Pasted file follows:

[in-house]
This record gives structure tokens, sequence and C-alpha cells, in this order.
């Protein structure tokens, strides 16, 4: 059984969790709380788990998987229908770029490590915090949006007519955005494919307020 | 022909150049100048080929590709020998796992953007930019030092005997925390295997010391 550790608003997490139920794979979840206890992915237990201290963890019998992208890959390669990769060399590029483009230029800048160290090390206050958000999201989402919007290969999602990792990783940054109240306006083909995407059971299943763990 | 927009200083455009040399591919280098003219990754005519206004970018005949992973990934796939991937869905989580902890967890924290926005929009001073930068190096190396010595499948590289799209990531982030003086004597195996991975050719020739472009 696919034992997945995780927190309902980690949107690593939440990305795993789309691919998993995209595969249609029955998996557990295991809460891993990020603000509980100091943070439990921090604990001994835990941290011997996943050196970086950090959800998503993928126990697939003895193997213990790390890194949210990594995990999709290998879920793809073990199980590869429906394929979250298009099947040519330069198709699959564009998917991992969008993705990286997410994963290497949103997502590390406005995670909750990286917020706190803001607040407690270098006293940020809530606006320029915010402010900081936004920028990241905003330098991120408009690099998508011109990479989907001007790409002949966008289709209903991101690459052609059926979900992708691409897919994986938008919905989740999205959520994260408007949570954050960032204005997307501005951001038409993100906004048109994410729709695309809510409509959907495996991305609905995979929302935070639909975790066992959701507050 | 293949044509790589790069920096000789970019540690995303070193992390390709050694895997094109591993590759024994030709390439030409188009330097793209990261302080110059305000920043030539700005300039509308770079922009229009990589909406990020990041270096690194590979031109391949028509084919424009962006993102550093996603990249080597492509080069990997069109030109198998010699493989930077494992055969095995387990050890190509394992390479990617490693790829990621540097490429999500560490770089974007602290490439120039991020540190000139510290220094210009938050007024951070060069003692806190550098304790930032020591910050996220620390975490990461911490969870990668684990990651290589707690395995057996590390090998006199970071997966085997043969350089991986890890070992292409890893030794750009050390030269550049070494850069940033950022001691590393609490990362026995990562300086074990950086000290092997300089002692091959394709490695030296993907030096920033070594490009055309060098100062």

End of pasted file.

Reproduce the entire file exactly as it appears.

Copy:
[in-house]
This record gives structure tokens, sequence and C-alpha cells, in this order.
């Protein structure tokens, strides 16, 4: 059984969790709380788990998987229908770029490590915090949006007519955005494919307020 | 022909150049100048080929590709020998796992953007930019030092005997925390295997010391 550790608003997490139920794979979840206890992915237990201290963890019998992208890959390669990769060399590029483009230029800048160290090390206050958000999201989402919007290969999602990792990783940054109240306006083909995407059971299943763990 | 927009200083455009040399591919280098003219990754005519206004970018005949992973990934796939991937869905989580902890967890924290926005929009001073930068190096190396010595499948590289799209990531982030003086004597195996991975050719020739472009 696919034992997945995780927190309902980690949107690593939440990305795993789309691919998993995209595969249609029955998996557990295991809460891993990020603000509980100091943070439990921090604990001994835990941290011997996943050196970086950090959800998503993928126990697939003895193997213990790390890194949210990594995990999709290998879920793809073990199980590869429906394929979250298009099947040519330069198709699959564009998917991992969008993705990286997410994963290497949103997502590390406005995670909750990286917020706190803001607040407690270098006293940020809530606006320029915010402010900081936004920028990241905003330098991120408009690099998508011109990479989907001007790409002949966008289709209903991101690459052609059926979900992708691409897919994986938008919905989740999205959520994260408007949570954050960032204005997307501005951001038409993100906004048109994410729709695309809510409509959907495996991305609905995979929302935070639909975790066992959701507050 | 293949044509790589790069920096000789970019540690995303070193992390390709050694895997094109591993590759024994030709390439030409188009330097793209990261302080110059305000920043030539700005300039509308770079922009229009990589909406990020990041270096690194590979031109391949028509084919424009962006993102550093996603990249080597492509080069990997069109030109198998010699493989930077494992055969095995387990050890190509394992390479990617490693790829990621540097490429999500560490770089974007602290490439120039991020540190000139510290220094210009938050007024951070060069003692806190550098304790930032020591910050996220620390975490990461911490969870990668684990990651290589707690395995057996590390090998006199970071997966085997043969350089991986890890070992292409890893030794750009050390030269550049070494850069940033950022001691590393609490990362026995990562300086074990950086000290092997300089002692091959394709490695030296993907030096920033070594490009055309060098100062």